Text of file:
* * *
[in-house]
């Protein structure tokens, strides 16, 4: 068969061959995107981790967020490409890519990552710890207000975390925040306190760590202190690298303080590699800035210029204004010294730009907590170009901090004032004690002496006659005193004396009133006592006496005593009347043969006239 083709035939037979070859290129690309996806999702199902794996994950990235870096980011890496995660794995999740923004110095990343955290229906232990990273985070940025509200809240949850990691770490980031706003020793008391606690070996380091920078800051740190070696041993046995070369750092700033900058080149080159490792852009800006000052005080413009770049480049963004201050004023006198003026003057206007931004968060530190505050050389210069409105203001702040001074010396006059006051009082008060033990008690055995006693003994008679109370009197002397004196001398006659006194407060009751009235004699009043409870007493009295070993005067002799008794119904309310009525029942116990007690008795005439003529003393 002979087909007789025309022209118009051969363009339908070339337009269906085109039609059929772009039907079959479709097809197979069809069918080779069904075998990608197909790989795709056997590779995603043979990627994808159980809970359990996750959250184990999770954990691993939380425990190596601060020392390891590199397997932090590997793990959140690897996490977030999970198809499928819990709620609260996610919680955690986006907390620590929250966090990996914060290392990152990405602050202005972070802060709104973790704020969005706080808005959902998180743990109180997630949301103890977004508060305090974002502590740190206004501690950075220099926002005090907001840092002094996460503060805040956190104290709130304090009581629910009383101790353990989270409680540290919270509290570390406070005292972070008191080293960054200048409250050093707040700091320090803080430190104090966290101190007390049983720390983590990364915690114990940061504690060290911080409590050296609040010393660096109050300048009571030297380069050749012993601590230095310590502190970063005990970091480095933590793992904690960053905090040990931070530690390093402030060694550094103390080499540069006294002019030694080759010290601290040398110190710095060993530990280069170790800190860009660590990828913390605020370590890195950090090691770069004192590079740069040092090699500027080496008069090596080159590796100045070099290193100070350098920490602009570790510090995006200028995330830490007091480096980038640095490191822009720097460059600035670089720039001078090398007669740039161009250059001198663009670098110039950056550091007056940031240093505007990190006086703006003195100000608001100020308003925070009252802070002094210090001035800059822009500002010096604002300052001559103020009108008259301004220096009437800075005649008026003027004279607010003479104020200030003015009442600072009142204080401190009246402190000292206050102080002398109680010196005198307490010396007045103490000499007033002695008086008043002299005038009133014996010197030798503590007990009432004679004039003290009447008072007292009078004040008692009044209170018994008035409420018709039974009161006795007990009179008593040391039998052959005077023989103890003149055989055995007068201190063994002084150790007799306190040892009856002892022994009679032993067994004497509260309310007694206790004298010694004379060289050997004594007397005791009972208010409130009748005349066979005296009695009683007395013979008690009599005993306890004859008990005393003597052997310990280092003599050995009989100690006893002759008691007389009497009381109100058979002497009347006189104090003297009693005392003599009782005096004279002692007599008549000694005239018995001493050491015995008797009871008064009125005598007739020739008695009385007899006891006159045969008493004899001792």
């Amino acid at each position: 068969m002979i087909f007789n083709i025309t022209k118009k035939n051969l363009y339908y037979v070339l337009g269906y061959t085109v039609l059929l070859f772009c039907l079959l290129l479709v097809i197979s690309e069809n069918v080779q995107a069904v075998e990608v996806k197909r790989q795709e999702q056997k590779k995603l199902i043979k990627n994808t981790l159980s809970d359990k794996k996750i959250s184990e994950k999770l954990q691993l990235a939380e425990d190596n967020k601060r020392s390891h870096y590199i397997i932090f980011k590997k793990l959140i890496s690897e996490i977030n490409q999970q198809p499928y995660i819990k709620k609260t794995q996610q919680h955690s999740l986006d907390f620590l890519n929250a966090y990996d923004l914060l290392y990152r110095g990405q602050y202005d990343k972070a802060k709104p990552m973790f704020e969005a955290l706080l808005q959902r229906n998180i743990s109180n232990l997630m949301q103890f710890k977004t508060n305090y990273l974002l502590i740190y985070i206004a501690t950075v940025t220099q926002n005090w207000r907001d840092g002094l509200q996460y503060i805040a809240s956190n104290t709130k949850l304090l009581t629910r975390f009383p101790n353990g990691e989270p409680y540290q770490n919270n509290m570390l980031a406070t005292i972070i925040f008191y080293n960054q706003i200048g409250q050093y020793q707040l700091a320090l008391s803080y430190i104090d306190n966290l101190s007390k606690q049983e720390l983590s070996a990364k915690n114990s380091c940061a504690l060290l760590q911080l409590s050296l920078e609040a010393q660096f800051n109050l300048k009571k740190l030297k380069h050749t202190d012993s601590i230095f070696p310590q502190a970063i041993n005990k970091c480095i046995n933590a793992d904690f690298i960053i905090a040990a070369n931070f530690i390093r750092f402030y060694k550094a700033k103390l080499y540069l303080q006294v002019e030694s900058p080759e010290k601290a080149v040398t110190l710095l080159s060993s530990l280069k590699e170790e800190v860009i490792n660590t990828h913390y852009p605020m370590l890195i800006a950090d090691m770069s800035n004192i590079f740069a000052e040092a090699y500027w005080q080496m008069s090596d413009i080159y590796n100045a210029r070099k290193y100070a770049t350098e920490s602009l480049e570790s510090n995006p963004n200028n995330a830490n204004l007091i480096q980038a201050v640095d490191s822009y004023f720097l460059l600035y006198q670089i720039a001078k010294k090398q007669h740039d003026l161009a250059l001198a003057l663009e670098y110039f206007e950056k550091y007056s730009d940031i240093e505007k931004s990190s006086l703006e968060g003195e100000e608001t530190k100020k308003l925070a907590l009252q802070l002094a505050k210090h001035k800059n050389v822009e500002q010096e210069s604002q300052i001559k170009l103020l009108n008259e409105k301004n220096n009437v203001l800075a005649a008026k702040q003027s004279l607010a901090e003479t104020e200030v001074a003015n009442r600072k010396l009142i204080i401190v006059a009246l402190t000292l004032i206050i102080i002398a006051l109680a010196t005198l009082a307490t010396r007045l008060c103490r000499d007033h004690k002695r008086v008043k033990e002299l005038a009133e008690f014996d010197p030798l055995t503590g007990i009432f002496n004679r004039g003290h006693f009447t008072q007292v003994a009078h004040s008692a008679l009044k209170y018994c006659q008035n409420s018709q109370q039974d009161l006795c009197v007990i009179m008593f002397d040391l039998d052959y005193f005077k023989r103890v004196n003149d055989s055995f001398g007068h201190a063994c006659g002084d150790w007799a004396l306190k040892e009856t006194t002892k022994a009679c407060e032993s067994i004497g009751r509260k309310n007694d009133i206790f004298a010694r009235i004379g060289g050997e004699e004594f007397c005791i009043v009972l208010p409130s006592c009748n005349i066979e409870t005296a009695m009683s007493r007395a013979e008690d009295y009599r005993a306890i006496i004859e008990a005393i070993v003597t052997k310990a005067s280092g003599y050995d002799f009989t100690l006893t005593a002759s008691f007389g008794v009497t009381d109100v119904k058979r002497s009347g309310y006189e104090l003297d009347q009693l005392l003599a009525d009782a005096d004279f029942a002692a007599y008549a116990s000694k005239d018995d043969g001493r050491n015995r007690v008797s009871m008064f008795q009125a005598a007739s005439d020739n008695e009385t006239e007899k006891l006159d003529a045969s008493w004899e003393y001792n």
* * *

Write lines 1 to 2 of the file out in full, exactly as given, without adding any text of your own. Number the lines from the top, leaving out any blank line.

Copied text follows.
[in-house]
């Protein structure tokens, strides 16, 4: 068969061959995107981790967020490409890519990552710890207000975390925040306190760590202190690298303080590699800035210029204004010294730009907590170009901090004032004690002496006659005193004396009133006592006496005593009347043969006239 083709035939037979070859290129690309996806999702199902794996994950990235870096980011890496995660794995999740923004110095990343955290229906232990990273985070940025509200809240949850990691770490980031706003020793008391606690070996380091920078800051740190070696041993046995070369750092700033900058080149080159490792852009800006000052005080413009770049480049963004201050004023006198003026003057206007931004968060530190505050050389210069409105203001702040001074010396006059006051009082008060033990008690055995006693003994008679109370009197002397004196001398006659006194407060009751009235004699009043409870007493009295070993005067002799008794119904309310009525029942116990007690008795005439003529003393 002979087909007789025309022209118009051969363009339908070339337009269906085109039609059929772009039907079959479709097809197979069809069918080779069904075998990608197909790989795709056997590779995603043979990627994808159980809970359990996750959250184990999770954990691993939380425990190596601060020392390891590199397997932090590997793990959140690897996490977030999970198809499928819990709620609260996610919680955690986006907390620590929250966090990996914060290392990152990405602050202005972070802060709104973790704020969005706080808005959902998180743990109180997630949301103890977004508060305090974002502590740190206004501690950075220099926002005090907001840092002094996460503060805040956190104290709130304090009581629910009383101790353990989270409680540290919270509290570390406070005292972070008191080293960054200048409250050093707040700091320090803080430190104090966290101190007390049983720390983590990364915690114990940061504690060290911080409590050296609040010393660096109050300048009571030297380069050749012993601590230095310590502190970063005990970091480095933590793992904690960053905090040990931070530690390093402030060694550094103390080499540069006294002019030694080759010290601290040398110190710095060993530990280069170790800190860009660590990828913390605020370590890195950090090691770069004192590079740069040092090699500027080496008069090596080159590796100045070099290193100070350098920490602009570790510090995006200028995330830490007091480096980038640095490191822009720097460059600035670089720039001078090398007669740039161009250059001198663009670098110039950056550091007056940031240093505007990190006086703006003195100000608001100020308003925070009252802070002094210090001035800059822009500002010096604002300052001559103020009108008259301004220096009437800075005649008026003027004279607010003479104020200030003015009442600072009142204080401190009246402190000292206050102080002398109680010196005198307490010396007045103490000499007033002695008086008043002299005038009133014996010197030798503590007990009432004679004039003290009447008072007292009078004040008692009044209170018994008035409420018709039974009161006795007990009179008593040391039998052959005077023989103890003149055989055995007068201190063994002084150790007799306190040892009856002892022994009679032993067994004497509260309310007694206790004298010694004379060289050997004594007397005791009972208010409130009748005349066979005296009695009683007395013979008690009599005993306890004859008990005393003597052997310990280092003599050995009989100690006893002759008691007389009497009381109100058979002497009347006189104090003297009693005392003599009782005096004279002692007599008549000694005239018995001493050491015995008797009871008064009125005598007739020739008695009385007899006891006159045969008493004899001792």